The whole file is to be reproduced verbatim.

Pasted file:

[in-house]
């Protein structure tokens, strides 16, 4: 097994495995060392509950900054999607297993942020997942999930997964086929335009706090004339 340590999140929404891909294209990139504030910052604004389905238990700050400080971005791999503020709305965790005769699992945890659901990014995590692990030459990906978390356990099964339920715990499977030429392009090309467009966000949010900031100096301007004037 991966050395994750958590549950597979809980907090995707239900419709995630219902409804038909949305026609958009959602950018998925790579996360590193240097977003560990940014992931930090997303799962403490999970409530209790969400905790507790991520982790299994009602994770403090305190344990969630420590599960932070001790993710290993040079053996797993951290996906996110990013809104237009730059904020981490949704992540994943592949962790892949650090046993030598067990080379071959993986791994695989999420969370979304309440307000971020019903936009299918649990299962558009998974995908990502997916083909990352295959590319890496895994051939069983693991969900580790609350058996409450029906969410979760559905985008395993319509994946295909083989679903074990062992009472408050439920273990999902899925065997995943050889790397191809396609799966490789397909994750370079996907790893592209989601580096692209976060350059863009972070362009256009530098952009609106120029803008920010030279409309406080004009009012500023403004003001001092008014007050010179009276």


[in-house]
């Protein structure tokens, strides 16, 4: 097994495995060392509950900054999607297993942020997942999930997964086929335009706090004339 340590999140929404891909294209990139504030910052604004389905238990700050400080971005791999503020709305965790005769699992945890659901990014995590692990030459990906978390356990099964339920715990499977030429392009090309467009966000949010900031100096301007004037 991966050395994750958590549950597979809980907090995707239900419709995630219902409804038909949305026609958009959602950018998925790579996360590193240097977003560990940014992931930090997303799962403490999970409530209790969400905790507790991520982790299994009602994770403090305190344990969630420590599960932070001790993710290993040079053996797993951290996906996110990013809104237009730059904020981490949704992540994943592949962790892949650090046993030598067990080379071959993986791994695989999420969370979304309440307000971020019903936009299918649990299962558009998974995908990502997916083909990352295959590319890496895994051939069983693991969900580790609350058996409450029906969410979760559905985008395993319509994946295909083989679903074990062992009472408050439920273990999902899925065997995943050889790397191809396609799966490789397909994750370079996907790893592209989601580096692209976060350059863009972070362009256009530098952009609106120029803008920010030279409309406080004009009012500023403004003001001092008014007050010179009276």